Why John Lennon Was Reluctant to Appear in a Film With Bob Dylan
John Lennon and Bob Dylan are not primarily considered movie stars but they both made their mark on cinema. John and Dylan even appeared in a film together once. Here’s why John was “frightened” to appear in the film.
The only movie that Bob Dylan and John Lennon appeared in together
In Jann S. Wenner’s book 1971 Lennon Remembers, John opens up about his relationship to Dylan somewhat. He briefly discusses his appearance in Eat the Document, a 1966 film about Dylan directed by Dylan. According to Rolling Stone, Eat the Document contains the only footage of John and Dylan together. Considering how John and Dylan were both popular members of the same musical generation, it’s rather surprising they only appeared together on film once.
The film depicts John and Dylan high together in a limousine. There, they discuss everything from World War II to The Beatles to The Mamas and the Papas. John had lots of negative emotions abut appearing in the film, saying he was “frightened” to be in it.
“I’ve never did see it,” John revealed. He added that he “was so frightened, you know. I was always so paranoid and Bob said ‘I want you to be in this film’…. [And] I thought why? What? He’s going to put me down; I went all through this terrible thing.” John discussed how he came across in Eat the Document.
“So in the film, I’m just blabbing off and commenting all the time, like you do when you’re very high [and] stoned,” John said. “We were being smart alecks…. But it was his scene. That was the problem for me. It was his movie and I was on his territory. That’s why I was so nervous.” It’s certainly a testament to Dylan’s importance that even a celebrity as iconic as John was intimidated by him.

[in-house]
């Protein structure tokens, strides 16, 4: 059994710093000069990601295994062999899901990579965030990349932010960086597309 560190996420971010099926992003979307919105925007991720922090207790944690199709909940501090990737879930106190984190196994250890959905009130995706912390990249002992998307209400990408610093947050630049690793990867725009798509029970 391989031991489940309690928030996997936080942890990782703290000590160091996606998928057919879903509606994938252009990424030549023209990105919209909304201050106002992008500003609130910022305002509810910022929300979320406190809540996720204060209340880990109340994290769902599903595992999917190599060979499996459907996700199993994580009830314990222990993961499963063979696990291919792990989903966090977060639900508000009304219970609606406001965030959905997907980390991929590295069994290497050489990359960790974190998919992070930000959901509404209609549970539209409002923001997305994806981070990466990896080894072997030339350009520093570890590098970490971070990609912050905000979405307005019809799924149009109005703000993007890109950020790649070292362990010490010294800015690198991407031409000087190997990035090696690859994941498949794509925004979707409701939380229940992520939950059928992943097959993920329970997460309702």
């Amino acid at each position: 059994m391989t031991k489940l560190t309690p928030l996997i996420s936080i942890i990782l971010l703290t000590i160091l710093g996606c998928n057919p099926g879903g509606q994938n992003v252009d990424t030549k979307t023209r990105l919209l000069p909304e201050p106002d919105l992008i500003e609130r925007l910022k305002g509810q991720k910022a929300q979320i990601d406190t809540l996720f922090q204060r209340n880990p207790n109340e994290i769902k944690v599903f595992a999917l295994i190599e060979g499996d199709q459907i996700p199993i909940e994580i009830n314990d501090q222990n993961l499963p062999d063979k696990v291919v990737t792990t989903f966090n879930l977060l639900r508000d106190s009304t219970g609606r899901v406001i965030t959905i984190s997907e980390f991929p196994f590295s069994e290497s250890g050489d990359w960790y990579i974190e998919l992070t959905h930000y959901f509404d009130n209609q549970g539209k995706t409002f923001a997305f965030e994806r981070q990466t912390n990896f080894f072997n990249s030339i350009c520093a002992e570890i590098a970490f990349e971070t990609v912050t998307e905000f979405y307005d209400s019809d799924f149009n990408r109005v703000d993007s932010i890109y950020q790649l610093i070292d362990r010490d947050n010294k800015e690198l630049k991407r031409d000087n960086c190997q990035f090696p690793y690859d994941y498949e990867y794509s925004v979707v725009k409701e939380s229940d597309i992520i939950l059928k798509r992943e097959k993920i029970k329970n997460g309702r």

Why ‘Eat the Document’ didn’t get released until the 1990s
In the early 1970s, John still hadn’t seen Eat the Document. Most audiences wouldn’t get to see it either for a long time. According to the book The Monk’s Record Player: Thomas Merton, Bob Dylan, and the Perilous Summer of 1966, Dylan intended the film for broadcast on ABC-TV.
However, the network rejected the film because of its odd editing style. For years, Eat the Document circulated only through bootleg copies. In a way, this is fitting, as bootleg recordings are a substantial part of Dylan’s musical output.
Rolling Stone reports it wasn’t until 1998 that the film garnered a limited release in theaters. To this day, the scene where John interacts with Dylan is the most famous moment from Eat the Document. Perhaps John hesitated to appear in the film, but his onscreen interaction with Dylan will always remain an interesting footnote in rock ‘n’ roll history.